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Monster Energy Drink Wrongful Death Lawsuit Attorney Speaks with LawyersandSettlements.com

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Noted attorney Kevin Goldberg was recently interviewed by LawyersandSettlements.com about the wrongful death lawsuit filed against Monster Beverage Corporation. Goldberg not only discusses the merits of the energy drink lawsuit, but also weighs in on the self-regulatory environment that governs the energy drink sector, and the potential dangers stemming from lack of more stringent oversight.Corona, CA (July 22, 2013): Energy drinks have seen a rise in popularity over the past few years; according to a recent Bloomberg Businessweek article*, U.S. energy drink sales increased by 6.7 percent to generate $9.7 billion in the year ended May 19, 2013. But the death of teenager Anais Fournier and the subsequent lawsuit (Case No. RIC 1215551, Superior Court of California for the County of Riverside, Wendy Crossland and Richard Fournier, as surviving parents of Anais Fournier v. Monster Beverage Corporation) has helped garner public debate over the very existence of energy drinks, and the way in which the drinks are marketed. Even the American Medical Association (AMA) joined the debate, ultimately supporting a ban on the marketing of energy drinks to children under the age of 18.**

LawyersandSettlements.com recently interviewed attorney Kevin Goldberg of the law firm Goldberg, Finnegan & Mester, about the alleged wrongful death Monster Energy drink lawsuit. Goldberg is part of the lead counsel team representing the alleged victim's family. In addition to discussing the merits of the energy drink lawsuit, Goldberg also weighed in on how energy drink regulation plays into not only the Monster Energy lawsuit, but also the broader discussion on energy drink marketing.

“The problem is that the [US Food and Drug Administration] allows energy drink companies to choose whether they will be regulated as a ‘dietary supplement’ or as a food or beverage,” Goldberg told LawyersandSettlements in an interview. “To me it is crystal clear that energy drinks fall into the traditional beverage category, and should be regulated that way.”

"In 2009," Goldberg continues, "the FDA issued draft guidelines*** that would seem to require that energy drinks classify themselves as a food/beverage, that provide guidance to the beverage industry about how the industry was to make these determinations. Unfortunately, it seems that good lobbyists for the energy drink companies kept this draft guidance from becoming final. This is not good for the public. I suppose the good news for consumers is that as a traditional food/beverage the public will finally find out exactly how much caffeine is in each can of Monster from all sources (including guarana). But in truth, just as the regulatory teeth of the Dietary Supplement Act were working and the public was becoming aware of the numerous adverse events potentially associated with Monster, the company has now reclassified itself, making it so that the company no longer has to report adverse events to the FDA."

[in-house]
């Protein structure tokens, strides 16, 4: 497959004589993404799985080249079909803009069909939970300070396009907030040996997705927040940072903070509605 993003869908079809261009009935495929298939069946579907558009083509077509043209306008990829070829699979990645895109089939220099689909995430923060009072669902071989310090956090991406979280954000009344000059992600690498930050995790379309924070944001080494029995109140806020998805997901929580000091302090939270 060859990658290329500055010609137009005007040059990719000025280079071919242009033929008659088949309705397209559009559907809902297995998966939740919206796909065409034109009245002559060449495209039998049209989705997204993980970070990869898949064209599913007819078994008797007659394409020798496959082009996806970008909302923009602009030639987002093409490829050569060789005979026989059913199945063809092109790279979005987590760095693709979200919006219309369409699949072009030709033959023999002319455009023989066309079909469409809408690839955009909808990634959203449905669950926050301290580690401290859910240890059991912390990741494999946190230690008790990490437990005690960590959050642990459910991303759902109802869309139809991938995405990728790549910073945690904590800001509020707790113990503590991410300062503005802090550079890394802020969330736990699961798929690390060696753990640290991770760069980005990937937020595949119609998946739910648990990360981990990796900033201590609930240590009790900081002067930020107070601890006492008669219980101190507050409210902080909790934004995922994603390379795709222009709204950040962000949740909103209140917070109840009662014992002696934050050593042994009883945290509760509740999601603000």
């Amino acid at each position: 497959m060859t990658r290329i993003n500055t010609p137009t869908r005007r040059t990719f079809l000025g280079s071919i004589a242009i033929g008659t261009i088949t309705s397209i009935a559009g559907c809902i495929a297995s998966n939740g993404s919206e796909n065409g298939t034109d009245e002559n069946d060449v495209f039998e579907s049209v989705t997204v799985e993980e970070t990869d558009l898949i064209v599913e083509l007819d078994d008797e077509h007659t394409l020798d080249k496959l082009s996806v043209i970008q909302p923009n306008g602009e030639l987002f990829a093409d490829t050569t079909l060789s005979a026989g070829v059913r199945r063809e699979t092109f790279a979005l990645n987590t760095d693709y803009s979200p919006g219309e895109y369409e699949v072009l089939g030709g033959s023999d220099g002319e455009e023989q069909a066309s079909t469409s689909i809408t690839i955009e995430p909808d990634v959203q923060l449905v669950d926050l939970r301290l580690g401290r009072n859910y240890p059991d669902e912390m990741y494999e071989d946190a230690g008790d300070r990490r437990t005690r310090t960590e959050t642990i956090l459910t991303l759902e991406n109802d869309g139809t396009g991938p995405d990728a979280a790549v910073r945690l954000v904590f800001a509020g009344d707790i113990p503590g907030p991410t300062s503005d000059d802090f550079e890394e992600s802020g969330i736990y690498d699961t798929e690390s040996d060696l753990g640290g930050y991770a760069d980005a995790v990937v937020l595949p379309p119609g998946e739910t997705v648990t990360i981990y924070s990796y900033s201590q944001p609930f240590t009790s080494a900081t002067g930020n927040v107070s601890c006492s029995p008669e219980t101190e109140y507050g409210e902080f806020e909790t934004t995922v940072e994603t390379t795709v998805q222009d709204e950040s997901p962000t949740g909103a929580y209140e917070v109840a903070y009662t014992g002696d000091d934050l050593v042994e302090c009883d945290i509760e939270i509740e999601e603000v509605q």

Goldberg, whose firm represents plaintiffs alleging injury in Monster Energy lawsuits, remains concerned about the impact of the energy drink sector, and how it is currently regulated" not to mention what he perceives to be the potential health hazards. “The American Academy of Pediatrics has issued a clinical statement advising all pediatricians that children should not consume energy drinks. A recent report from The American Heart Association indicates that energy drinks can raise blood pressure and alter the heart’s rhythm. In March 2013, eighteen well-known medical doctors and scientists wrote a letter to the FDA urging the agency to take immediate steps to protect children and adolescents from the dangers of energy drinks. They have also suggested a link between energy drink consumption and increased blood pressure, and changes in the heart’s QT rhythm.”

Goldberg also has harsh words for the FDA and the current regulatory framework for energy drinks.

“The problem is that from a policy perspective, the company[ies] should not be choosing how they are categorized and how they will be regulated. That is the responsibility of our government, the FDA and ultimately our elected officials.”

LawyersandSettlements.com provides ongoing coverage of energy drink lawsuits and legal news, and more information about the Monster Energy drink lawsuit, as well as the full interview with attorney Kevin Goldberg, can be found at the LawyersandSettlements.com website.

Sources:
*Bloomberg Businessweek, June 6, 2013, "Overcaffeination Concerns Haven't Dented Energy Drinks" http://www.businessweek.com/articles/2013-06-06/overcaffeination-concerns-havent-dented-energy-drinks
**Fox News, June 19,2013, "AMA supports ban on marketing energy drinks to kids", www.foxnews.com
***FDA,December, 2009, "Draft Guidance for Industry: Factors that Distinguish Liquid Dietary Supplements from Beverages, Considerations Regarding Novel Ingredients, and Labeling for Beverages and Other Conventional Foods", www.fda.gov

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